Introduction of fluorescently labeled protein tags, such as green-fluorescent protein (GFP), and the development of super-resolution fluorescence microscopy techniques have led to a renaissance of microbial cell biology appreciating the remarkably high degree of spatial-temporal organization of the bacterial cell physiology1,2,3.

However, fluorescently labeled proteins can exhibit altered or destroyed cellular functionalities, as previously reported, for instance, for the rod-shape determining protein MreB. Using yellow fluorescence protein (YFP) tagged MreB, it was initially suggested that MreB forms a continuous, cell-spanning helical filament running along the inner membrane of the cell4. A reevaluation of these conclusions using electron cryotomography showed that the cell spanning MreB helix is an artifact introduced by the YFP-tag5. Intriguingly, helical localization patterns were reported for many other fluorescently tagged bacterial proteins (e.g. chemoreceptors, secretion proteins, RNase E, and the chromosome partitioning protein SetB) but often the questions remains how well these observations reflect the true situation6.

Therefore, label-free methods are critically required in order to validate findings obtained by this commonly used method. One way to achieve this goal is the detection of proteins by immunofluorescence. This approach typically requires permeabilization or removal of the bacterial cell envelope in order to allow antibody penetration into bacterial cells. However, this experimental step provides a major source of artifact generation because removal of the cell wall significantly affects the integrity and structure of the cell. To circumvent this problem, we have developed a non-invasive protocol enabling the three-dimensional (3D-) visualization of proteins in serial sections of bacterial cells by immunofluorescence microscopy or immunogold labeling envisioned by electron microscopy. So far, serial sections electron microscopy (ssEM) of tissues and organs has been successfully used to, for example, reconstruct the 3D ultrastructure of the nervous system from higher organisms such as Caenorhabditis elegans, Drosophila and mammals7. However, at present no ssEM protocol was available to investigate protein localization in entire bacterial cells.

Therefore, to challenge the feasibility of this approach, we used the Staphylococcus aureus alkaline shock protein 23 (Asp23) as a model to gain a deeper insight into the spatial organization of Asp23 within the cell. Asp23 is the eponym of the poorly investigated Asp23 protein family (also termed DUF322, PF03780 or Gls24 family). Members of this protein family are exclusively present in Gram-positive bacteria8, where they are functionally linked to lipid metabolism (Bacillus subtilis)9, survival at low pH and during nutrient limitation (Streptococcus agalactiae)10, the bile stress response (Enterococcus faecium)11, cell morphology control (Enterococcus faecalis)12 and nutrient sensing (Streptococcus pneumoniae)13. However, the precise mechanisms underlying these functions remain to be elucidated.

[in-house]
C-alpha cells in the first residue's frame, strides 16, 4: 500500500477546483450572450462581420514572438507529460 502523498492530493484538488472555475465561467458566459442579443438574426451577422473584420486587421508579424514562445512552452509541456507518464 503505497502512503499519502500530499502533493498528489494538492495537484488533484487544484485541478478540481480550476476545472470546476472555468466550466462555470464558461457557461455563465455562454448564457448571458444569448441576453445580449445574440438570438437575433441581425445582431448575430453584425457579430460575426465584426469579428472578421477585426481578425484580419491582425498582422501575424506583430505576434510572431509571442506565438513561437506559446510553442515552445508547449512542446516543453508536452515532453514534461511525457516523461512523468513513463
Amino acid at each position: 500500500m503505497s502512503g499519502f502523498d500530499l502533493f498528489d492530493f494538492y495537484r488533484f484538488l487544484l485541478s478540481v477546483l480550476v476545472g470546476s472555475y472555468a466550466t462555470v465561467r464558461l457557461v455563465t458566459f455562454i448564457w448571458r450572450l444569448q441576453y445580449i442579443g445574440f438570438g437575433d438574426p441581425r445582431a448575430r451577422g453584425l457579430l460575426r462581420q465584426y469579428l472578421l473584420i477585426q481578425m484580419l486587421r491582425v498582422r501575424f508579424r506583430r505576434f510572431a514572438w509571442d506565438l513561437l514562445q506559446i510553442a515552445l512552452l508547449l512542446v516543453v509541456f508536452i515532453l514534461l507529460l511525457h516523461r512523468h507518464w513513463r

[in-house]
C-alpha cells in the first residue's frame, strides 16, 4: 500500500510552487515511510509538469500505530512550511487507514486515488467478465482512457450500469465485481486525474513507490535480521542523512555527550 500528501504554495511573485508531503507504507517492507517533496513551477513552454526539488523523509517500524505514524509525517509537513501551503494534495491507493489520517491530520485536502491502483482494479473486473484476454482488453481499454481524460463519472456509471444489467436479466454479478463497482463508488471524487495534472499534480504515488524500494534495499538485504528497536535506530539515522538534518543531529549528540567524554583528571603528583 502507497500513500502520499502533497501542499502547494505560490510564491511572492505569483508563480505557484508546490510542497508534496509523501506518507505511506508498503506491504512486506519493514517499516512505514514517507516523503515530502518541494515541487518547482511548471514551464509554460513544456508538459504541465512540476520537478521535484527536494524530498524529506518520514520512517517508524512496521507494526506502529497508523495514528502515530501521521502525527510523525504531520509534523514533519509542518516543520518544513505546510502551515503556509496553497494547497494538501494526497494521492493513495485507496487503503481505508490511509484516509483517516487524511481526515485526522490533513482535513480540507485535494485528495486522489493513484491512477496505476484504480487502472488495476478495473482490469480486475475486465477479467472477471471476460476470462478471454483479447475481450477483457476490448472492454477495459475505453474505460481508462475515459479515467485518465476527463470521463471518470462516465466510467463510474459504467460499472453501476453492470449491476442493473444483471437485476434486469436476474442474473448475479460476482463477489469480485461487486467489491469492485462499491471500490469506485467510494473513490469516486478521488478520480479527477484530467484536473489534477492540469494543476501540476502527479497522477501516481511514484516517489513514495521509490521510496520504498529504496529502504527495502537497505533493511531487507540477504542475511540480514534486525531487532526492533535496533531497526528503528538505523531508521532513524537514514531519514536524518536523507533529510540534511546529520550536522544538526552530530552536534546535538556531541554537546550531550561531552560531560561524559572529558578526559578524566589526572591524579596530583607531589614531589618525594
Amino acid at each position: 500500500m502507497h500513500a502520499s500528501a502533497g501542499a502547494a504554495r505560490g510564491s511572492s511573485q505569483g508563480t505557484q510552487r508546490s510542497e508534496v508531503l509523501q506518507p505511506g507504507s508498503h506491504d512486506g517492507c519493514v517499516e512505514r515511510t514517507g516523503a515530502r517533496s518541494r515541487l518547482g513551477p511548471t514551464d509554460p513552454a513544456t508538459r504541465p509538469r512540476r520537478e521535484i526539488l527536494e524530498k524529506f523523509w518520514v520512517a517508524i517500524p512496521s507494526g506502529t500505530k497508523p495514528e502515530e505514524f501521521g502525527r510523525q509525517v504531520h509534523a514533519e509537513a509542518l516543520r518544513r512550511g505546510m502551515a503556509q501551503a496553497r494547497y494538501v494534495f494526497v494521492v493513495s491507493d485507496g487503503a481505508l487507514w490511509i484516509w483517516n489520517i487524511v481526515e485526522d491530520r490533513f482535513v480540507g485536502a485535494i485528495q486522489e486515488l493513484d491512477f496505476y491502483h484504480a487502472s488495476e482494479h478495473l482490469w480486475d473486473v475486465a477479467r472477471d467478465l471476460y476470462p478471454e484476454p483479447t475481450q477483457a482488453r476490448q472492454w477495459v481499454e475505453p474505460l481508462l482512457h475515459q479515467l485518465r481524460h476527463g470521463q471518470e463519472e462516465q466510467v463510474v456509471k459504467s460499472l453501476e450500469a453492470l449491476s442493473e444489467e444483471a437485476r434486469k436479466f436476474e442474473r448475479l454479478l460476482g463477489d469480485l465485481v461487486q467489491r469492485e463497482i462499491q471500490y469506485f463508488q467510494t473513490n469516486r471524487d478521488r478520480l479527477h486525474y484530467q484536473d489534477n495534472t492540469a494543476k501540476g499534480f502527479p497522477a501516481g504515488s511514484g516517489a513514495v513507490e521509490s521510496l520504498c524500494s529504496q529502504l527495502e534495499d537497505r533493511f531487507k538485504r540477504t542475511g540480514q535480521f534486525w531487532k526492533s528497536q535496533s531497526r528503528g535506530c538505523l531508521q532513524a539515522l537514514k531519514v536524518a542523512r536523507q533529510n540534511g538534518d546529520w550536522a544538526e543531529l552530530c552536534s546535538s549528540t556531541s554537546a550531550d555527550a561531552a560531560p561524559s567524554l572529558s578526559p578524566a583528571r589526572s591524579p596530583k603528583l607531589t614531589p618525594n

For the S. aureus Asp23 protein a critical function in cell envelope homeostasis was shown8. Asp23 attaches to the inner side of the cytoplasmic membrane through its interaction with the membrane protein AmaP (Asp23 membrane anchoring protein) (Fig. 1a) and deletion of either asp23 or amaP leads to strong induction of the cell wall stress response8. Interestingly, aligning with its membrane localization properties and cell envelope related function, it was recently reported that loss of Asp23 leads to increased resistance towards the cell membrane-targeting antibiotic daptomycin14. The molecular function of Asp23, however, is still unclear. Using our serial section electron microscopy and immune-labeling protocol, we show a distribution pattern of Asp23 compatible with the formation of Asp23 filaments, a property of Asp23 that we also demonstrate in vitro. These results provide a framework for future investigations analyzing the relationship between Asp23 oligomer formation and function.

Figure 1
figure 1

The S. aureus Asp23 protein and the serial section microscopy workflow. (a) Scheme of Asp23 membrane localization. AmaP is a small protein encoded within the same operon as Asp23. CM, cytoplasmic membrane. (b) Cellular localization of Cerulean-tagged Asp23 by fluorescence microscopy. In the wild type (i) Asp23 appears to be evenly distributed below the cell membrane. In the amaP mutant (ii), Asp23-Cer oligomerizes to ring shaped structures. Scale bar, 1 µm. (c) Purified Asp23 forms long telephone cord-like structures in vitro. Scale bar, 200 nm. (d) Serial section microscopy work flow. After fixation and resin embedding, cells are sectioned and subsequently labeled with the primary and secondary antibody for antigen detection. For fluorescence microscopy, a fluorescence conjugated antibody is used, while for electron microscopy the secondary antibody is linked to a gold particle. Following serial image acquisition of different sections, the software program Reconstruct is used to stack, align and segment the images to generate the final model. (e) Zoom in of an EM grid showing serial section of S. aureus. Scale bars from left to right micrograph as indicated below images. (f) Example of an entire single cell followed over 13 consecutive sections of 50 nm thickness. Segmentation is shown for the 400 nm plane. Gold particles were highlighted for better visualization in sections showing entire cells. Original contrast is shown in the 500 nm plane zoom in. Scale bar, 200 nm.